FIG. 20 shows an image on a rear window for the dual laser sighting mechanism. As seen in FIG. 18 the driver has backed the tow vehicle toward the RV wagon until the laser beam spots on the rear window converge somewhere in the vicinity of the center of the window. It's easy to back the tow vehicle until the beams converge and then stop but it's harder to hit the exact center of the window from side to side. That's where the flexibility of the tow bar hitch mechanism makes it easy to hit an acceptable position within approximately eight inches on either side of center. These laser lights can be turned on and off from the drivers' seat of the tow vehicle with the use of a key chain remote like the one used to unlock the doors of most automobiles. While this embodiment shows the laser light beams 94 and 95 emitting from the RV 90 to the tow vehicle 91 it is further contemplated that the laser light beams can emit from the tow vehicle 91 where they project and image onto the RV 90 that is visible to the person driving the tow vehicle 91. It is further contemplated that the laser lights 92 and 93 can be electrically connected to the back-up light circuit of the vehicle to only emit light when the tow vehicles is in reverse.

FIG. 21 shows a spring driven tapered locking pin with the tapered pin in an installed orientation and FIG. 22 shows a spring driven tapered locking pin with the tapered pin in a retracted orientation. These views only show one side rail 27 and one tapered locking pin 37. While only one side rail and associated tapered locking pin is shown and described, this is typical of the construction of the tapered locking pin that is contemplated to eliminate a requirement for loose parts for assembly and hitching. In FIGS. 1 and 2 only the handle of the locking pin 37 is shown with a housing 123 that contains the sub assembly. Within the housing 123 an extension spring 124 pushes the tapered pin 120 into a tapered receiver 122. The end of the tapered pin 120 is rounded 126 to assist in guiding the tapered pin 120 into the hole 122. To remove the tapered pin 120 the tapered pin 120 is pulled back quickly and should release the tapered pin 120 from the tapered hole 122 because of the tapered configuration. It is also contemplated that the same or similar spring driven tapered pin configuration can be used at the trailer hitch receiver on the back of the tow vehicle instead of the pin and cotter key that is currently being used in most tow vehicles.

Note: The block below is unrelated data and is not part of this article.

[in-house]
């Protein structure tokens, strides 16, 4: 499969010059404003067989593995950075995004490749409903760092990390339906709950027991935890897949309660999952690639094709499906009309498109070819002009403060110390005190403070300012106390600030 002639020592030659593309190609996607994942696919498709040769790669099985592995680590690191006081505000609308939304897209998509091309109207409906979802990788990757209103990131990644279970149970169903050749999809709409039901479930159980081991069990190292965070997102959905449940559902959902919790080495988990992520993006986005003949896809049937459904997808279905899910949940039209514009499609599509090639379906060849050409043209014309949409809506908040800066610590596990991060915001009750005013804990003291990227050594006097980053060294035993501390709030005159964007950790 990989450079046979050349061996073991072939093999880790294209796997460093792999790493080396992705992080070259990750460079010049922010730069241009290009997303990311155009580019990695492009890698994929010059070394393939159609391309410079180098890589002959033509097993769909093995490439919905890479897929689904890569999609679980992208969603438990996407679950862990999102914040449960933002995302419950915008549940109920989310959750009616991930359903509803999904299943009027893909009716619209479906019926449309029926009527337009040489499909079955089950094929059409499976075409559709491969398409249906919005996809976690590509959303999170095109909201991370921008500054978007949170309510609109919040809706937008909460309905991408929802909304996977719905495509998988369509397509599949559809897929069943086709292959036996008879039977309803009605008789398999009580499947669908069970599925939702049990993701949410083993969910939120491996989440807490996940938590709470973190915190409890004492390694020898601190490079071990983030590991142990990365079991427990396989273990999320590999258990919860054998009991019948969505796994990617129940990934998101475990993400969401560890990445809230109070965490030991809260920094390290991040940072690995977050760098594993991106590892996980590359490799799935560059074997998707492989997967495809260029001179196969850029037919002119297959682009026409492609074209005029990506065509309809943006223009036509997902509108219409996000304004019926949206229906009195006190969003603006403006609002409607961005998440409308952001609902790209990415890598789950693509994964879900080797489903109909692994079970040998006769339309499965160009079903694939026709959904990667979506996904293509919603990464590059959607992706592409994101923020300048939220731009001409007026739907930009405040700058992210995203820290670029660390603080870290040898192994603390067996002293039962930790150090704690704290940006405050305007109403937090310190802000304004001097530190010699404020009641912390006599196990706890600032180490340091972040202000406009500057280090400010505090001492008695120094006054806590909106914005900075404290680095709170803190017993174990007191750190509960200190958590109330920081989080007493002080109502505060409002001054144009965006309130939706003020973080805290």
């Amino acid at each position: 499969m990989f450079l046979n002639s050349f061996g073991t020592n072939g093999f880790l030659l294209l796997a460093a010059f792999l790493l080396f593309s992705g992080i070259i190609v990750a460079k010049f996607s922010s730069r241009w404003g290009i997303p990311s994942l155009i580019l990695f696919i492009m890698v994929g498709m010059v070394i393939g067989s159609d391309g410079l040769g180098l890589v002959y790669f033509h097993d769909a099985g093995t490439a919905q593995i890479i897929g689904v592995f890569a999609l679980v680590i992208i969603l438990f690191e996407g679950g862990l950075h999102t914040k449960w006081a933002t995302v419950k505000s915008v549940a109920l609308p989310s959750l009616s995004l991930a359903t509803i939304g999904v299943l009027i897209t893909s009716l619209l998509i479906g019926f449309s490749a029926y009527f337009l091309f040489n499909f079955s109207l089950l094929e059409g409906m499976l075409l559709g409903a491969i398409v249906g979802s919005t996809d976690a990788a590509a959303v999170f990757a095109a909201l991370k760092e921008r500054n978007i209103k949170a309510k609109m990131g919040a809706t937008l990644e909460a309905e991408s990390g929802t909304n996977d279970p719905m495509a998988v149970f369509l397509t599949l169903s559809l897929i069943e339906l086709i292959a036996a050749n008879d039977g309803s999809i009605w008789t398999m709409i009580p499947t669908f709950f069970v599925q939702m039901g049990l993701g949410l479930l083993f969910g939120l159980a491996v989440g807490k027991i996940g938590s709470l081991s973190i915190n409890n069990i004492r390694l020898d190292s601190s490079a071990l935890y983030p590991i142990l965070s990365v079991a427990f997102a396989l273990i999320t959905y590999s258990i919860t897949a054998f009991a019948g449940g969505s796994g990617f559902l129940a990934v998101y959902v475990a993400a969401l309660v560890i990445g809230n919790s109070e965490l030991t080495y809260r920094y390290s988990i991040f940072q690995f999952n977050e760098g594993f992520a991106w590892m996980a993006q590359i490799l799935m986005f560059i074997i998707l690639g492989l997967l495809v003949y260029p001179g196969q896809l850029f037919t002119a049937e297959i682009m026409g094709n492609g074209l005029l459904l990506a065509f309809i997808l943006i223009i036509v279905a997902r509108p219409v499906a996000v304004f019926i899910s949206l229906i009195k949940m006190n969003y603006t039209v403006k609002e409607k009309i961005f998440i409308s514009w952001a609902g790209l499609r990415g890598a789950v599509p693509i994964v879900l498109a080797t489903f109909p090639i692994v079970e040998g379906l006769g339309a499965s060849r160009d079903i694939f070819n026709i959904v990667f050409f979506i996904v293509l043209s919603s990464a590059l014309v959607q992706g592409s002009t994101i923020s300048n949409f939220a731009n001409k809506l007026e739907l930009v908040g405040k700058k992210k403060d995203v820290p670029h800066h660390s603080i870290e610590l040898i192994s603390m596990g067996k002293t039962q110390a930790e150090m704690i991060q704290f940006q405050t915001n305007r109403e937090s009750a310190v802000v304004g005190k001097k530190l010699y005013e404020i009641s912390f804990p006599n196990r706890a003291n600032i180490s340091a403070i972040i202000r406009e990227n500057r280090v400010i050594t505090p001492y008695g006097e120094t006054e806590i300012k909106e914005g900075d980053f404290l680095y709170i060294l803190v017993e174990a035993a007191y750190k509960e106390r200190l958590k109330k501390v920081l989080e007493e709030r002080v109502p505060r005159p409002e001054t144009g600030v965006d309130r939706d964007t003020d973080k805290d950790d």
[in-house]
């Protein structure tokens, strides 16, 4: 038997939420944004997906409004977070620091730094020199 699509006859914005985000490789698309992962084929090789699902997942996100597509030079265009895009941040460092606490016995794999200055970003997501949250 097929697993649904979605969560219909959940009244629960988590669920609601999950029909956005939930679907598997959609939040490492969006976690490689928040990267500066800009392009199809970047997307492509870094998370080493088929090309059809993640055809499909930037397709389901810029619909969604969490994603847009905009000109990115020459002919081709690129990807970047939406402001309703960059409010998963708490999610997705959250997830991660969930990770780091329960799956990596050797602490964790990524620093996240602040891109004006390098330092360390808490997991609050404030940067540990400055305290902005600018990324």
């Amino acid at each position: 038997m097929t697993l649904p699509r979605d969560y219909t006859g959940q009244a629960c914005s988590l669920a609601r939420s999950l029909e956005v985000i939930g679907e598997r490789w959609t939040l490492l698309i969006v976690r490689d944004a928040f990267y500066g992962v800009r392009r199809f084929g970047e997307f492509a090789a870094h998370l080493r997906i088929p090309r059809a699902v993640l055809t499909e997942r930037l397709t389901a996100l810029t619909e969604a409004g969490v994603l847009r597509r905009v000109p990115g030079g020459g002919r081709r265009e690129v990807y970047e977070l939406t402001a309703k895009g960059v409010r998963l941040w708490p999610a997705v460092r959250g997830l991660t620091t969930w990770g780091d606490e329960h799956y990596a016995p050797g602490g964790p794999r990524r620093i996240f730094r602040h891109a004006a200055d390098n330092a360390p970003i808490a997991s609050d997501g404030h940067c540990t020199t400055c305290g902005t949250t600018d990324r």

Thus, specific embodiments of a trailer hitching and tracking steering system have been disclosed. It should be apparent, however, to those skilled in the art that many more modifications besides those described are possible without departing from the inventive concepts herein. The inventive subject matter, therefore, is not to be restricted except in the spirit of the appended claims.